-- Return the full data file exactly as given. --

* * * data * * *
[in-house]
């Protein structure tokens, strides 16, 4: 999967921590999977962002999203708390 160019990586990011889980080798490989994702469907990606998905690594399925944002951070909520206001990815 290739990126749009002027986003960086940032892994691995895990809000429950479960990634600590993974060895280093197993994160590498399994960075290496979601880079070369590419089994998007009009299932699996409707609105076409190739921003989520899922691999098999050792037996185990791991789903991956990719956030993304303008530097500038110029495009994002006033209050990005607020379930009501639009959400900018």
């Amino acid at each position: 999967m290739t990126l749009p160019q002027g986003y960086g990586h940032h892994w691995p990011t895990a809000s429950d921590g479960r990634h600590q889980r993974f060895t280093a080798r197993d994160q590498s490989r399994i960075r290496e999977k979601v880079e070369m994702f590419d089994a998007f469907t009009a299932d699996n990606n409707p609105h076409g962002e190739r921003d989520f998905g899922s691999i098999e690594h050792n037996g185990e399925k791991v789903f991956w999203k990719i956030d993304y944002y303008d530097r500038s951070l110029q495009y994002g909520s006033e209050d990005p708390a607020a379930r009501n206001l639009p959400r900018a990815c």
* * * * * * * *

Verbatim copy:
[in-house]
């Protein structure tokens, strides 16, 4: 999967921590999977962002999203708390 160019990586990011889980080798490989994702469907990606998905690594399925944002951070909520206001990815 290739990126749009002027986003960086940032892994691995895990809000429950479960990634600590993974060895280093197993994160590498399994960075290496979601880079070369590419089994998007009009299932699996409707609105076409190739921003989520899922691999098999050792037996185990791991789903991956990719956030993304303008530097500038110029495009994002006033209050990005607020379930009501639009959400900018």
């Amino acid at each position: 999967m290739t990126l749009p160019q002027g986003y960086g990586h940032h892994w691995p990011t895990a809000s429950d921590g479960r990634h600590q889980r993974f060895t280093a080798r197993d994160q590498s490989r399994i960075r290496e999977k979601v880079e070369m994702f590419d089994a998007f469907t009009a299932d699996n990606n409707p609105h076409g962002e190739r921003d989520f998905g899922s691999i098999e690594h050792n037996g185990e399925k791991v789903f991956w999203k990719i956030d993304y944002y303008d530097r500038s951070l110029q495009y994002g909520s006033e209050d990005p708390a607020a379930r009501n206001l639009p959400r900018a990815c």